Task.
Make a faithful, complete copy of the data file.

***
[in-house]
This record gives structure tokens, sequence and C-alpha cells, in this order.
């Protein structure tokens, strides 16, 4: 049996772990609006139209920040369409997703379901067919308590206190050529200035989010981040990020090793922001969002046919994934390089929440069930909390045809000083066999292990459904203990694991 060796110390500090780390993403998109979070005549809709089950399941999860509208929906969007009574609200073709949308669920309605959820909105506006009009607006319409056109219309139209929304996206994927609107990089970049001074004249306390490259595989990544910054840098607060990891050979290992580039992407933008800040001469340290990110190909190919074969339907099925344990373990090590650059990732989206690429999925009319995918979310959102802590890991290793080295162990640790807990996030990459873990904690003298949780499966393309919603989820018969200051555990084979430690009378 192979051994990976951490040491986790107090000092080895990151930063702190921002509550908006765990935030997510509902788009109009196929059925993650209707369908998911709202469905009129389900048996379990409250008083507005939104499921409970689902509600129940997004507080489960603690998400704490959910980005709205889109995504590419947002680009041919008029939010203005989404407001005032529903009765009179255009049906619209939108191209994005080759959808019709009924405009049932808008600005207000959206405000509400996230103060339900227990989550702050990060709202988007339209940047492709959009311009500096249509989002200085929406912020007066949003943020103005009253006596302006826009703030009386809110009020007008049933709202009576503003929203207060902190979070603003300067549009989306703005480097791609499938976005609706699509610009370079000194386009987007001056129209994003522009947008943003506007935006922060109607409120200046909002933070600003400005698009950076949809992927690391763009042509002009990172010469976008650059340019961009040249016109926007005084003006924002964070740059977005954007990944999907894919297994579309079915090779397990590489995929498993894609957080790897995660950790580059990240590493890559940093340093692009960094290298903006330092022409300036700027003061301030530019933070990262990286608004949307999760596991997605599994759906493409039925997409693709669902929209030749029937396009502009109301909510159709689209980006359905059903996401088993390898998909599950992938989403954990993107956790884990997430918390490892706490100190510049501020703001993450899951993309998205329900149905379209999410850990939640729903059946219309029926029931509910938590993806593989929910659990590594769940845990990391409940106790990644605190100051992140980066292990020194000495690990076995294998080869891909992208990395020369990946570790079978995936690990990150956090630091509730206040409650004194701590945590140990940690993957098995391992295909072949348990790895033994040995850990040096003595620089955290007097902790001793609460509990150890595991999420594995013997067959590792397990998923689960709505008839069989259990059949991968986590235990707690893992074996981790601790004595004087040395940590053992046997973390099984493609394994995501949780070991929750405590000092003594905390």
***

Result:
[in-house]
This record gives structure tokens, sequence and C-alpha cells, in this order.
């Protein structure tokens, strides 16, 4: 049996772990609006139209920040369409997703379901067919308590206190050529200035989010981040990020090793922001969002046919994934390089929440069930909390045809000083066999292990459904203990694991 060796110390500090780390993403998109979070005549809709089950399941999860509208929906969007009574609200073709949308669920309605959820909105506006009009607006319409056109219309139209929304996206994927609107990089970049001074004249306390490259595989990544910054840098607060990891050979290992580039992407933008800040001469340290990110190909190919074969339907099925344990373990090590650059990732989206690429999925009319995918979310959102802590890991290793080295162990640790807990996030990459873990904690003298949780499966393309919603989820018969200051555990084979430690009378 192979051994990976951490040491986790107090000092080895990151930063702190921002509550908006765990935030997510509902788009109009196929059925993650209707369908998911709202469905009129389900048996379990409250008083507005939104499921409970689902509600129940997004507080489960603690998400704490959910980005709205889109995504590419947002680009041919008029939010203005989404407001005032529903009765009179255009049906619209939108191209994005080759959808019709009924405009049932808008600005207000959206405000509400996230103060339900227990989550702050990060709202988007339209940047492709959009311009500096249509989002200085929406912020007066949003943020103005009253006596302006826009703030009386809110009020007008049933709202009576503003929203207060902190979070603003300067549009989306703005480097791609499938976005609706699509610009370079000194386009987007001056129209994003522009947008943003506007935006922060109607409120200046909002933070600003400005698009950076949809992927690391763009042509002009990172010469976008650059340019961009040249016109926007005084003006924002964070740059977005954007990944999907894919297994579309079915090779397990590489995929498993894609957080790897995660950790580059990240590493890559940093340093692009960094290298903006330092022409300036700027003061301030530019933070990262990286608004949307999760596991997605599994759906493409039925997409693709669902929209030749029937396009502009109301909510159709689209980006359905059903996401088993390898998909599950992938989403954990993107956790884990997430918390490892706490100190510049501020703001993450899951993309998205329900149905379209999410850990939640729903059946219309029926029931509910938590993806593989929910659990590594769940845990990391409940106790990644605190100051992140980066292990020194000495690990076995294998080869891909992208990395020369990946570790079978995936690990990150956090630091509730206040409650004194701590945590140990940690993957098995391992295909072949348990790895033994040995850990040096003595620089955290007097902790001793609460509990150890595991999420594995013997067959590792397990998923689960709505008839069989259990059949991968986590235990707690893992074996981790601790004595004087040395940590053992046997973390099984493609394994995501949780070991929750405590000092003594905390």